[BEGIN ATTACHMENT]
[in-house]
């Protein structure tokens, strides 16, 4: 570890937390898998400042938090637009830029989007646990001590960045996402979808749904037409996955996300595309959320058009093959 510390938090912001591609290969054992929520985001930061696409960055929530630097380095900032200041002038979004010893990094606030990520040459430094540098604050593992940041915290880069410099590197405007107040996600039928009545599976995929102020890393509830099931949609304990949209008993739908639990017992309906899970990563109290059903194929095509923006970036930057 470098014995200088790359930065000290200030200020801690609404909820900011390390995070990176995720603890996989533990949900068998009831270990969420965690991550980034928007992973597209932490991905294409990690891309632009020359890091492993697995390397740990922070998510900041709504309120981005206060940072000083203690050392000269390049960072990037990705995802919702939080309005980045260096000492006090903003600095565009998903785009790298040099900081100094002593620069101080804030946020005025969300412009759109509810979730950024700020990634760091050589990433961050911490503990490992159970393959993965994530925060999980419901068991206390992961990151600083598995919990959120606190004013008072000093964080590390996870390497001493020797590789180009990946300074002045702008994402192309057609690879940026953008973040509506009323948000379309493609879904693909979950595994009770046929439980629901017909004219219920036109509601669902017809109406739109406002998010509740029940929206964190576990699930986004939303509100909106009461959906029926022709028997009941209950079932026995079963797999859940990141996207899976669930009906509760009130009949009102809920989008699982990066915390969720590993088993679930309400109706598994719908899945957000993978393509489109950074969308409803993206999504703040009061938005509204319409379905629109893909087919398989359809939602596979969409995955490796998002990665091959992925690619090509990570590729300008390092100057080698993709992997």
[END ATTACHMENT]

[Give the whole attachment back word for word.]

[in-house]
């Protein structure tokens, strides 16, 4: 570890937390898998400042938090637009830029989007646990001590960045996402979808749904037409996955996300595309959320058009093959 510390938090912001591609290969054992929520985001930061696409960055929530630097380095900032200041002038979004010893990094606030990520040459430094540098604050593992940041915290880069410099590197405007107040996600039928009545599976995929102020890393509830099931949609304990949209008993739908639990017992309906899970990563109290059903194929095509923006970036930057 470098014995200088790359930065000290200030200020801690609404909820900011390390995070990176995720603890996989533990949900068998009831270990969420965690991550980034928007992973597209932490991905294409990690891309632009020359890091492993697995390397740990922070998510900041709504309120981005206060940072000083203690050392000269390049960072990037990705995802919702939080309005980045260096000492006090903003600095565009998903785009790298040099900081100094002593620069101080804030946020005025969300412009759109509810979730950024700020990634760091050589990433961050911490503990490992159970393959993965994530925060999980419901068991206390992961990151600083598995919990959120606190004013008072000093964080590390996870390497001493020797590789180009990946300074002045702008994402192309057609690879940026953008973040509506009323948000379309493609879904693909979950595994009770046929439980629901017909004219219920036109509601669902017809109406739109406002998010509740029940929206964190576990699930986004939303509100909106009461959906029926022709028997009941209950079932026995079963797999859940990141996207899976669930009906509760009130009949009102809920989008699982990066915390969720590993088993679930309400109706598994719908899945957000993978393509489109950074969308409803993206999504703040009061938005509204319409379905629109893909087919398989359809939602596979969409995955490796998002990665091959992925690619090509990570590729300008390092100057080698993709992997």